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dc.contributor.authorBaker, Karen
dc.description.abstractThe paradigm shift in education towards equipping people to use knowledge in inventive ways, new contexts and combinations opened the door for technology to be infused into 21st Century learning. Although digital technology facilitates inquiry processes, shared learning and social creation of knowledge through connectivity in supportive environments, it is the personalised, student centred nature of Bring Your Own Device (BYOD) that has caused many educators to justify this initiative. The challenge for educators is to implement successful change using BYOD that maximises the quality of teaching and learning aligned to the institution’s goals and visions. The topic of this study is to investigate the initiative of students bringing their own technology devices into New Zealand secondary schools. The first aim of this study is to examine why secondary schools are implementing a technology BYOD initiative. The second aim is to investigate ways in which schools implement and evaluate BYOD initiatives. The last aim is to identify successes and challenges associated with a technology initiative such as BYOD. A qualitative approach was adopted in this study which involved five urban secondary schools in New Zealand. Eight semi structured interviews with leaders, managers, or co-ordinators of the BYOD initiative were conducted. Five focus group discussions involving between four and seven participants consisting of pastoral teachers and leaders, curriculum teachers and leaders, managers or co-ordinators were held. A number of key findings emerged across both the semi structured interview and the focus group discussion. Quality was measured using digital technology best practice models, the key competency of thinking, and links were made to measuring effectiveness and quality through appraisal, reflective practice and conversations about quality. Challenges of this initiative related to change management and student management while the biggest success was noted as a shift to student centred learning. This study had conclusions which pointed to implications for practice. Before implementing a BYOD initiative leaders, managers, co-ordinators or educators in charge, need to decide and facilitate a plan and vision. This plan and vision needs to involve and support those on the receiving end to adjust to change by providing tailor made professional development that suits individual and school needs. Infrastructure and technology must align to this plan and vision and allow educators to be able to do what they need it to do. For students to act collaboratively they need to feel safe and supported in an online environment. Therefore, data management systems that can be used to track behaviour to inform evidence based decisions regarding effectiveness of policies that relate to BYOD and purposeful interventions may be required.en_NZ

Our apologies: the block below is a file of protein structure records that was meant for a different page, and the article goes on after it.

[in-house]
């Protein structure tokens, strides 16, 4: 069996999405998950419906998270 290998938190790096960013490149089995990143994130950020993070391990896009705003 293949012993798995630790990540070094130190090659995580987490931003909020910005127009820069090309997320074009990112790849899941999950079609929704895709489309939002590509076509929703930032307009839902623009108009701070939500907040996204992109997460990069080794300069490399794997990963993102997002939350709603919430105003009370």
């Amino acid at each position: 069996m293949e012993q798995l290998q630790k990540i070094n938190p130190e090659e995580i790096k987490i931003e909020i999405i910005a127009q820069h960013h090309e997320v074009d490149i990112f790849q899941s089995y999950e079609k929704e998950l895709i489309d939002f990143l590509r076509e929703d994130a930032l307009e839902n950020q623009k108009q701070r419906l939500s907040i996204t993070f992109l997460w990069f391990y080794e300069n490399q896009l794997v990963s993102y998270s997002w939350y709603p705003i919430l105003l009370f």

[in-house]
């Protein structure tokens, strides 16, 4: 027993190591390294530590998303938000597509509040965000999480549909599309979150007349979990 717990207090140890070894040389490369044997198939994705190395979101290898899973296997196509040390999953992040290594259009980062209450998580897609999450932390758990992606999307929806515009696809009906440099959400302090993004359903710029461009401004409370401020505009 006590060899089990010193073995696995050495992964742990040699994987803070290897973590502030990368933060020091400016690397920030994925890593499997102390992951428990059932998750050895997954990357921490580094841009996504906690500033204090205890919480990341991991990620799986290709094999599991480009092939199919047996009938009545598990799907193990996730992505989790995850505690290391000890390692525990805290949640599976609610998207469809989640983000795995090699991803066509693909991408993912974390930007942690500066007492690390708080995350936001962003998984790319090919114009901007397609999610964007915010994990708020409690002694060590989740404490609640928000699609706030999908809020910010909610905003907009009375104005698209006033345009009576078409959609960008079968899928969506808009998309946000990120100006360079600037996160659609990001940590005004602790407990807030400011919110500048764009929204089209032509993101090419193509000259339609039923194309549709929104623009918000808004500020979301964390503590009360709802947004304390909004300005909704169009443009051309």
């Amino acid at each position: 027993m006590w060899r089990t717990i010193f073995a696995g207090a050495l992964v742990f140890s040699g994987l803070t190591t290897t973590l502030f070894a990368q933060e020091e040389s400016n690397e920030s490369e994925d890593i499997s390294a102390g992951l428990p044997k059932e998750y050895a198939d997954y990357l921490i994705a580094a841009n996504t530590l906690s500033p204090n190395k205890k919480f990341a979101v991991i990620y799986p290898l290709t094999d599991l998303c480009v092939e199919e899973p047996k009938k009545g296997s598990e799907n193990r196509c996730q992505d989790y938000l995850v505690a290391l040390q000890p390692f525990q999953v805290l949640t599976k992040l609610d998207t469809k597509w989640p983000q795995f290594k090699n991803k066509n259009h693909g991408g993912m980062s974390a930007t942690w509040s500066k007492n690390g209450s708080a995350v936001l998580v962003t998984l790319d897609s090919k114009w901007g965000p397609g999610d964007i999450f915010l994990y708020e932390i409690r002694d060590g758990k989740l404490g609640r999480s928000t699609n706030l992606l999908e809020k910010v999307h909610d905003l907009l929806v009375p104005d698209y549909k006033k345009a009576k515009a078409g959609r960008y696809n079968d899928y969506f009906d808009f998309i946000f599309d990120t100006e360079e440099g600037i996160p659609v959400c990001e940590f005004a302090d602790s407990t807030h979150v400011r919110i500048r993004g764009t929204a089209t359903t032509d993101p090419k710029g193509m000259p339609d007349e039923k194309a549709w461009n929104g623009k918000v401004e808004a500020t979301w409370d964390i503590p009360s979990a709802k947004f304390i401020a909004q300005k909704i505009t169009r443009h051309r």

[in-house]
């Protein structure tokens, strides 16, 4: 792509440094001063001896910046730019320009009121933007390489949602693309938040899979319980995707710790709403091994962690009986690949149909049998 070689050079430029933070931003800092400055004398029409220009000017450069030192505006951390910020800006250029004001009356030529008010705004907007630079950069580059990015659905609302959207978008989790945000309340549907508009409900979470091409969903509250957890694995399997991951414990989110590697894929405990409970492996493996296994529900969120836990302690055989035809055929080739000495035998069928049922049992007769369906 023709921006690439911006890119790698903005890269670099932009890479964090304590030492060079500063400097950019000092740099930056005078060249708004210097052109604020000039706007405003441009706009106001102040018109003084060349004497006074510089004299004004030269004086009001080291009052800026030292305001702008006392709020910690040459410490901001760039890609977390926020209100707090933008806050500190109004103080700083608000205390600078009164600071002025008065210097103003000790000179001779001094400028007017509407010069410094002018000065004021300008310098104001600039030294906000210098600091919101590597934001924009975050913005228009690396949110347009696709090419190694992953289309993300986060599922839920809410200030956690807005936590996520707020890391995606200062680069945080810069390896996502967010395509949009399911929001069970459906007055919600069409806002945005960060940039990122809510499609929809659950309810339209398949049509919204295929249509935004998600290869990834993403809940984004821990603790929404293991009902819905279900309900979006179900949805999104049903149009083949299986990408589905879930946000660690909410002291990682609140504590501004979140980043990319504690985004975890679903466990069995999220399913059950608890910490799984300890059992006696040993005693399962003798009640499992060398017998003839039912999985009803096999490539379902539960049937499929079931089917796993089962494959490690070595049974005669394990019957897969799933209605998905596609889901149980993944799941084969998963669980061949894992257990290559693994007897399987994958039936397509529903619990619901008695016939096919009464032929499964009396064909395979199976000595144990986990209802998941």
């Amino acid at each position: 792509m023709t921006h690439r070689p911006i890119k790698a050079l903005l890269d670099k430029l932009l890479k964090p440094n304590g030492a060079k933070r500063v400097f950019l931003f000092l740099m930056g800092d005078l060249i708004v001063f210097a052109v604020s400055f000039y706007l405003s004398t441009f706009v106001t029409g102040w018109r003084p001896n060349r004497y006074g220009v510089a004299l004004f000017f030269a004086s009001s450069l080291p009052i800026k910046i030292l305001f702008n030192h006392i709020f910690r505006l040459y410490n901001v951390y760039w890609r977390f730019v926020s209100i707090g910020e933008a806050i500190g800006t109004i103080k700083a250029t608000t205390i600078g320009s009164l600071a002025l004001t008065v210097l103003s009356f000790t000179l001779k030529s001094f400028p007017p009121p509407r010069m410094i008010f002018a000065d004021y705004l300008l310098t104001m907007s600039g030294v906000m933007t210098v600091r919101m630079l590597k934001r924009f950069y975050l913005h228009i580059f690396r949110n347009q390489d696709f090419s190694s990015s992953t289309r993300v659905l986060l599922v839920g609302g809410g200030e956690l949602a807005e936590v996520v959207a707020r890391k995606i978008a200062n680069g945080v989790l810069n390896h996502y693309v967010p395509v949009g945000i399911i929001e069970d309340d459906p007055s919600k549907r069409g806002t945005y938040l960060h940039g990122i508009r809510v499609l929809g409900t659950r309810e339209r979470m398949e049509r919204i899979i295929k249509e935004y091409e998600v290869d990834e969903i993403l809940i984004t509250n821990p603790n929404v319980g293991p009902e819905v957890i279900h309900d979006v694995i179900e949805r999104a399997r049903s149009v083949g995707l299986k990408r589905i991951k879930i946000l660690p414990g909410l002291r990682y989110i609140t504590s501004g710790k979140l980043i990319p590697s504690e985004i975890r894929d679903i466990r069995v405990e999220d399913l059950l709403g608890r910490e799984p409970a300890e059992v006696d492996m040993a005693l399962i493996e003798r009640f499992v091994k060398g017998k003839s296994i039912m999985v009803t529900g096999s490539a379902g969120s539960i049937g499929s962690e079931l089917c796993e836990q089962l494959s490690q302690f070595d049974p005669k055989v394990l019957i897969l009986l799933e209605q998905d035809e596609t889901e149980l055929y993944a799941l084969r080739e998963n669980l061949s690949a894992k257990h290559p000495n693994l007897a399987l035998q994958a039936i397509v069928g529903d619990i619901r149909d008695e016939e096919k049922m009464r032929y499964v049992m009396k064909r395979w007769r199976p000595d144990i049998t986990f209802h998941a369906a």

dc.rightsAll rights reserveden_NZ
dc.subjectBring Your Own Device (BYOD)en_NZ
dc.subjectsecondary schoolsen_NZ
dc.subjectstudent centred learningen_NZ
dc.titleInvestigating the initiative of students bringing their own technology devices into New Zealand secondary schoolsen_NZ
dc.title.alternativeResearch question 1: Why have secondary schools implemented a technological initiative called Bring Your Own Device (BYOD)?en_NZ
dc.title.alternativeResearch question 2: a) How have schools implemented this initiative? b) How have schools measured the effectiveness of this initiative?en_NZ
dc.title.alternativeResearch question 3: What successes and challenges are these schools experiencing in relation to this technological initiative of Bring Your Own Device (BYOD)?en_NZ
dc.typeMasters Thesisen_NZ
dc.rights.holderAuthoren_NZ of Educational Leadership and Managementen_NZ Institute of Technologyen_NZ
dc.subject.marsden130306 Educational Technology and Computingen_NZ
dc.subject.marsden130106 Secondary Educationen_NZ
dc.identifier.bibliographicCitationBaker, K. (2014). Investigating the initiative of students bringing their own technology devices into New Zealand secondary schools. An unpublished thesis submitted in partial fulfilment of the requirements for the degree of Master of Educational Leadership and Management, Unitec Institute of Technology.en_NZ
dc.contributor.affiliationUnitec Institute of Technologyen_NZ
unitec.advisor.principalCardno, Carol
unitec.advisor.associatedHowse, Jo

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